In-Depth

Controller Brown: Firefighter Raises “Unsustainable” In Houston City Budget

City Controller Chris Brown says Houston is already facing a budget deficit of at least $120 million in the next fiscal year. Enacting full pay parity for firefighters in a single year would nearly double that gap.

Controller Brown
Houston City Controller Chris B. Brown

Houston Mayor Sylvester Turner has announced plans to lay off up to 500 city employees to pay for raises for firefighters. News 88.7 has heard a lot of criticism from listeners saying the City of Houston has plenty of money and the layoffs are unnecessary.

City Controller Chris Brown said, to the contrary, the situation is every bit as bad as the mayor warns.

Houston has been wrestling with chronic budget deficits for years, taking in less in revenue than it pays out. Most of its expenses come in the form of wages and salaries for police, firefighters and municipal workers. Even before voters approved raises for firefighters last November, the City was looking at a deficit of between $120 million and $140 million for the next fiscal year.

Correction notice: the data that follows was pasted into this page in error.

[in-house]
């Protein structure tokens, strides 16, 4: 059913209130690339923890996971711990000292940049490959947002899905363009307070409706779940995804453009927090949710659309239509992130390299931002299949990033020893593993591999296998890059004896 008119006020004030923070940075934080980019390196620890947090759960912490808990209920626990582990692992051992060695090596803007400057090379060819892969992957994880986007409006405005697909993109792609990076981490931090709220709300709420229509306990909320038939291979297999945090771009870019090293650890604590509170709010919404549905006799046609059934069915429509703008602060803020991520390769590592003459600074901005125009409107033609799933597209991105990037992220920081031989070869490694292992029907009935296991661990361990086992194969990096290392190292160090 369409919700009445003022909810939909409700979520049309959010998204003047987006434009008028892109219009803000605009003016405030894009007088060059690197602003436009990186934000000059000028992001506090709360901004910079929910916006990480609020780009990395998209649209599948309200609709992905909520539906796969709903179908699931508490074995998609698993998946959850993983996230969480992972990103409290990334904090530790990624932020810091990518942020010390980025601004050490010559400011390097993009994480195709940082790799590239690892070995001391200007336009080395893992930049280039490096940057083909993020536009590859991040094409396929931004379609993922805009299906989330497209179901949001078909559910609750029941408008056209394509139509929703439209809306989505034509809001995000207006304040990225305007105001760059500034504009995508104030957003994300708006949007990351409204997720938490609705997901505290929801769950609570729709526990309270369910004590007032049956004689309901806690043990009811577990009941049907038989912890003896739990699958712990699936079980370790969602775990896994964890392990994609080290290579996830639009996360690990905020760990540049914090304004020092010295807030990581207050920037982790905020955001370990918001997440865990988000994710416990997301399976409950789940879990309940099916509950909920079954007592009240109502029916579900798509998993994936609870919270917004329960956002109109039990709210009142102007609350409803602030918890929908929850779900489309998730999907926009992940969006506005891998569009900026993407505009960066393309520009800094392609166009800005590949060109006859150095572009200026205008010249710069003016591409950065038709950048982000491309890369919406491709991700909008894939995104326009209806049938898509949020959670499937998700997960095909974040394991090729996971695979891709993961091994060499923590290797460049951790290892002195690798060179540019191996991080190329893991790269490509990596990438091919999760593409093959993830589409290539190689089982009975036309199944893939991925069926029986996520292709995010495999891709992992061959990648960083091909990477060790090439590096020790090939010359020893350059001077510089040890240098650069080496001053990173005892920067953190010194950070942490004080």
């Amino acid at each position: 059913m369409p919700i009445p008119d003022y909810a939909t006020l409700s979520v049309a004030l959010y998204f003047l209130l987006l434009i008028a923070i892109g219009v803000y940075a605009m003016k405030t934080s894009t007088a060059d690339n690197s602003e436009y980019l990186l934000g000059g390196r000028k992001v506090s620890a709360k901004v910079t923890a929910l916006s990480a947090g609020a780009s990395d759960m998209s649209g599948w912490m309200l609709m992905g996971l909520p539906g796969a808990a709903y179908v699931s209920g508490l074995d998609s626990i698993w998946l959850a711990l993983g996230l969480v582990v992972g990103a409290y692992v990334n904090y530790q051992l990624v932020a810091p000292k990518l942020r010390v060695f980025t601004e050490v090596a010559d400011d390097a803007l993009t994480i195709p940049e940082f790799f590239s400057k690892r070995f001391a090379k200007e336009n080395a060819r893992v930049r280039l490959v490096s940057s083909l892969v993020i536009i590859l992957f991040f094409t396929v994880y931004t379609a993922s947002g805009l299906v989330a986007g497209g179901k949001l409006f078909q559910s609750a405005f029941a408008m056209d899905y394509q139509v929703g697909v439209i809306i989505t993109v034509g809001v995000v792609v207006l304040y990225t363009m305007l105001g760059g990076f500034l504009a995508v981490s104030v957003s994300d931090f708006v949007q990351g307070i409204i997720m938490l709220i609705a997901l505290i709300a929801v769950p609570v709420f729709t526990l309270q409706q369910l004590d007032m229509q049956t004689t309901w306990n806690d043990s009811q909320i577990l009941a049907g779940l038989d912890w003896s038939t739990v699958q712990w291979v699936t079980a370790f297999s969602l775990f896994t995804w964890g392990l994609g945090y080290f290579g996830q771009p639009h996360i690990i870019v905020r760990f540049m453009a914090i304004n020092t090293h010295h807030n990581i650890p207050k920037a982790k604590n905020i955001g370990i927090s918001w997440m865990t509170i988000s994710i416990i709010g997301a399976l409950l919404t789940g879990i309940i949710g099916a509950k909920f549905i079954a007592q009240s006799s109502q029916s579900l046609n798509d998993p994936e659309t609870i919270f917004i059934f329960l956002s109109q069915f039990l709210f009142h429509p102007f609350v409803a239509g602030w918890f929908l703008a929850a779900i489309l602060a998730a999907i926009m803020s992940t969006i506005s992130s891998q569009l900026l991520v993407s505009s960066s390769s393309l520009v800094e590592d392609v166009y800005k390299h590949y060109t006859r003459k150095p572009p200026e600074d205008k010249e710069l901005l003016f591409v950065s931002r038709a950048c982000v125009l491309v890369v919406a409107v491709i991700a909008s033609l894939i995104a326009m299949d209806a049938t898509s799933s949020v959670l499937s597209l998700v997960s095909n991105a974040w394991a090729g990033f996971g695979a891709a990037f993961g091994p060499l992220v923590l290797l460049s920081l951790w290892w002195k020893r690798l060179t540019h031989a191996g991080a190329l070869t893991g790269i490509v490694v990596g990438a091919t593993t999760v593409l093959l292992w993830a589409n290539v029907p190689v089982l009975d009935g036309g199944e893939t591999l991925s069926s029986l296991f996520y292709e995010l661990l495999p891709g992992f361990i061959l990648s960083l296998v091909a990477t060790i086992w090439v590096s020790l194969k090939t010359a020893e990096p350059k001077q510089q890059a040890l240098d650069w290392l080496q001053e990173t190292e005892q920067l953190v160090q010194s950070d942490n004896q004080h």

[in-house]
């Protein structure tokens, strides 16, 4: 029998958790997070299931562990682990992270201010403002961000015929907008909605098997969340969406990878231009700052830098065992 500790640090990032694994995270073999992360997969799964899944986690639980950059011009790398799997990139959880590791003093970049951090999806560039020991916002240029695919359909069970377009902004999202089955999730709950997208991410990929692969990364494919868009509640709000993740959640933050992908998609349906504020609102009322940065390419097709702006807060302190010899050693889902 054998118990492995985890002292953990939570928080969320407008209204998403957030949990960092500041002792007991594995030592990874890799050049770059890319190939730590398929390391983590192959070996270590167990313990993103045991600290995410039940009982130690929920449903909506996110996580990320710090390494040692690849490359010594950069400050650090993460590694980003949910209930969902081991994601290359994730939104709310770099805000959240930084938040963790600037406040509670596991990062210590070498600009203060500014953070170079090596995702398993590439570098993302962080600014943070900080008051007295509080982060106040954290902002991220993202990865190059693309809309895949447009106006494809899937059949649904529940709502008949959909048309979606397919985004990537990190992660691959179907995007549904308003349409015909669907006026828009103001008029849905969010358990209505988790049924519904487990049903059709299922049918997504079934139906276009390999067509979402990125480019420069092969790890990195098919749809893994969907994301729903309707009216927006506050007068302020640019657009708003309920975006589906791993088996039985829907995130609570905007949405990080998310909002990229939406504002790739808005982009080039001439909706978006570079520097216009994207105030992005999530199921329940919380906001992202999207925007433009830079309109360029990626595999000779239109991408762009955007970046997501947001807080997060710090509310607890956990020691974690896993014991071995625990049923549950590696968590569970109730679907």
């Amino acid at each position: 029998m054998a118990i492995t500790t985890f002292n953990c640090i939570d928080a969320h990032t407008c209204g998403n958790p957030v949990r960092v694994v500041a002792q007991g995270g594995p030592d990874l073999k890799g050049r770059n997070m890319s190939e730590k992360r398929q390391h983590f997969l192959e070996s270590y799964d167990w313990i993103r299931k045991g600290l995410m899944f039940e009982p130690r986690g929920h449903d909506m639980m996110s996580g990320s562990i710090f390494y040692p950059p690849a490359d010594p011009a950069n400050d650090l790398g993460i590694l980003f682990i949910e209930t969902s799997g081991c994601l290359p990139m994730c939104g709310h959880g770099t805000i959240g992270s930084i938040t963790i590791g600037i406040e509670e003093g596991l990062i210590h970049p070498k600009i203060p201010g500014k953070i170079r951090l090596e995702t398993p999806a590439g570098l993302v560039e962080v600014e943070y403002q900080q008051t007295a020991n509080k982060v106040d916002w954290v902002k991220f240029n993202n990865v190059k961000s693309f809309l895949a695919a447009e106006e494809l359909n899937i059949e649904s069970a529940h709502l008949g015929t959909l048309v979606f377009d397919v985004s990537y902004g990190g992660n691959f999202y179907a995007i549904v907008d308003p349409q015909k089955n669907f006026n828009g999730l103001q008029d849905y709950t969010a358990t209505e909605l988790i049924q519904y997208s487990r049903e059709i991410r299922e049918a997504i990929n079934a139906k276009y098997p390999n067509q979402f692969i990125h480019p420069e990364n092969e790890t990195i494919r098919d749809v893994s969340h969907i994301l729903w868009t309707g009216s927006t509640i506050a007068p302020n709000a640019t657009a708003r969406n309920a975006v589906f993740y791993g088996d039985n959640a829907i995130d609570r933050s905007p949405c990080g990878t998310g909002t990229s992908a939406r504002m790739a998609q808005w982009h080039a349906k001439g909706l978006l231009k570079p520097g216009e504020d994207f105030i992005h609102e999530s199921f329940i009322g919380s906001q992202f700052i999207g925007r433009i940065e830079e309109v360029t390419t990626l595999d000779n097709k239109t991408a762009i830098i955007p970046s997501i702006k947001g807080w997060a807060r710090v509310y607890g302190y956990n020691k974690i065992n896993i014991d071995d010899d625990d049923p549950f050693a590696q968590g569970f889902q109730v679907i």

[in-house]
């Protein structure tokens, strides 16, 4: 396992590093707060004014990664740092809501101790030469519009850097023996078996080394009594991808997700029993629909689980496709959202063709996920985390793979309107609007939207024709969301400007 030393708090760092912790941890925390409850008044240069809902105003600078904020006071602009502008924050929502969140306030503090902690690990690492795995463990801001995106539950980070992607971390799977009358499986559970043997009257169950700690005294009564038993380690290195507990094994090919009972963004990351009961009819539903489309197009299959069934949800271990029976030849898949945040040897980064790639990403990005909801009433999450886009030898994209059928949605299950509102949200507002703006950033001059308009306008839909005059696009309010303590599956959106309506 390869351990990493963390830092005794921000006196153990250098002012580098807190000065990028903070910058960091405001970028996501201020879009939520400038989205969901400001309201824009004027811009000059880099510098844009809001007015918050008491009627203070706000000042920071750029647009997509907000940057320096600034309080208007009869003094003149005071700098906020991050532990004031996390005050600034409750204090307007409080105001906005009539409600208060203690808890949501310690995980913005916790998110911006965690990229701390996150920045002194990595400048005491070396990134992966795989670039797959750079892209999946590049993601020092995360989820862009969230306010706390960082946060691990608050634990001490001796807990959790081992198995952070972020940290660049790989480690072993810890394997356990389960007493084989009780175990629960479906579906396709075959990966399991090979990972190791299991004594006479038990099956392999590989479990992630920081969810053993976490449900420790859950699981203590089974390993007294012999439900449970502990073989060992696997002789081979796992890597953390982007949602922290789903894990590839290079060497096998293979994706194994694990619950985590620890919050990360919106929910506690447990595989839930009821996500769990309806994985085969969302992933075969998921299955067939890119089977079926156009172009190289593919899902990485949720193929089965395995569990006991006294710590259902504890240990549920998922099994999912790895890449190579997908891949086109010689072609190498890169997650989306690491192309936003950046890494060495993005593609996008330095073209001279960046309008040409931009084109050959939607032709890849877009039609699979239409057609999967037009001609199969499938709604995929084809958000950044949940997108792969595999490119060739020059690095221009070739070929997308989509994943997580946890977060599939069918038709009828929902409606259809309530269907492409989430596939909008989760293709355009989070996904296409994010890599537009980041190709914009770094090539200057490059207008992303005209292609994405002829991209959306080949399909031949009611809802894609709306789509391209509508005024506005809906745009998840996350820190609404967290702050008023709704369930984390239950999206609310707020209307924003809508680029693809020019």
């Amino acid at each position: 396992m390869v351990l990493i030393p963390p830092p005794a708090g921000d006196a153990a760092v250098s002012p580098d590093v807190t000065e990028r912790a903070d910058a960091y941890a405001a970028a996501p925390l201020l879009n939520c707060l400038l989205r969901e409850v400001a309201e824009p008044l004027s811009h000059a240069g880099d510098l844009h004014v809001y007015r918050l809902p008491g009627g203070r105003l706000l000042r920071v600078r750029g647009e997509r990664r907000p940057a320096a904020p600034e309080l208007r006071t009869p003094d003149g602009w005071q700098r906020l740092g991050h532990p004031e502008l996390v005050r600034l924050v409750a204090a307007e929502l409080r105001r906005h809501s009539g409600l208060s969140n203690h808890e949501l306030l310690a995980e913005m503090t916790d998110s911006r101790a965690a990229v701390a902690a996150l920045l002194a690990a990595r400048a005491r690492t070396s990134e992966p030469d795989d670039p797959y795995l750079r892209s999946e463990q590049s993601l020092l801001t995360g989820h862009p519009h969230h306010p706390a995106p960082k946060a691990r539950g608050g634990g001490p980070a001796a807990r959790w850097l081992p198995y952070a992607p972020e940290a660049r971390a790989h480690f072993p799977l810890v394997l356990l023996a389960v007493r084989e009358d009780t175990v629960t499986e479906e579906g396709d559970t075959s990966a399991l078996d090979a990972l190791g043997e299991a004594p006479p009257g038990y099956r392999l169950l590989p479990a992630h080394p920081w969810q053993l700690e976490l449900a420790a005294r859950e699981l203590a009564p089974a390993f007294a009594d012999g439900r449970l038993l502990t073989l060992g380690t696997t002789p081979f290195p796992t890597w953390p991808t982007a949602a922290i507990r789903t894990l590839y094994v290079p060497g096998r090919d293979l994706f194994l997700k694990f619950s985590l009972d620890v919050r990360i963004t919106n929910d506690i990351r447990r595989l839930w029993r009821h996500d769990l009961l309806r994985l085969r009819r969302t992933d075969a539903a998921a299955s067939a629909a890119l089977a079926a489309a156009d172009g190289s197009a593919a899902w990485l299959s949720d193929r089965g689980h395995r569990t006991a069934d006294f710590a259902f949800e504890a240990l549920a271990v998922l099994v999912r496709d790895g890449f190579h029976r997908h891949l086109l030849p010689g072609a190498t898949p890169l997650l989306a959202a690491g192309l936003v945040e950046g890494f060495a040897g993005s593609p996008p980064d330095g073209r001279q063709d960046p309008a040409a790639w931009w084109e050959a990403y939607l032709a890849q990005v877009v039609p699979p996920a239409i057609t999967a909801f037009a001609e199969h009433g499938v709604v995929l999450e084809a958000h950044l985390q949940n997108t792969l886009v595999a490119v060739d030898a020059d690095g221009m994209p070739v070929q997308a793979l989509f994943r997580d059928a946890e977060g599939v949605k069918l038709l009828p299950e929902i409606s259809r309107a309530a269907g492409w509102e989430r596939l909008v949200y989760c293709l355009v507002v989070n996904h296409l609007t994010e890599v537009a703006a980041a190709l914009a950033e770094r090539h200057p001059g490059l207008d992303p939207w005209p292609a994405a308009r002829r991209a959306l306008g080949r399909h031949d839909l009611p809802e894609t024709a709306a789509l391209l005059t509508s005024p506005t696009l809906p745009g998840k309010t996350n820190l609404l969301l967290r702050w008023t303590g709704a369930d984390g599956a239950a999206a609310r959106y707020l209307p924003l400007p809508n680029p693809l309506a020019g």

But Brown said when voters approved Proposition B, linking firefighters’ pay levels to those of police, “You took a very difficult situation and you made it even more difficult…Our office has said it’s really unsustainable to be able to absorb an additional $100 million cost in one fiscal year when you’re already facing such a large budget shortfall.”

The controller said the City could absorb that extra cost if it’s spaced out over five years, rather than imposed all at once, as Proposition B requires.

“I can’t stress [enough] the importance of getting a negotiated deal with the firefighters,” Brown said. “I think that’s the only solution for us in this next budget cycle.” Failing that, the cost to the City will only grow in the following fiscal year, as firefighter salaries climb further to match scheduled police pay raises.

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Andrew Schneider

Politics and Government Reporter

Andrew heads Houston Public Media’s coverage of national, state, and local elections. He also reports on major policy issues before the Texas Legislature and county and city governments across Greater Houston. Before taking up his current post, Andrew spent five years as Houston Public Media’s business reporter, covering the oil...

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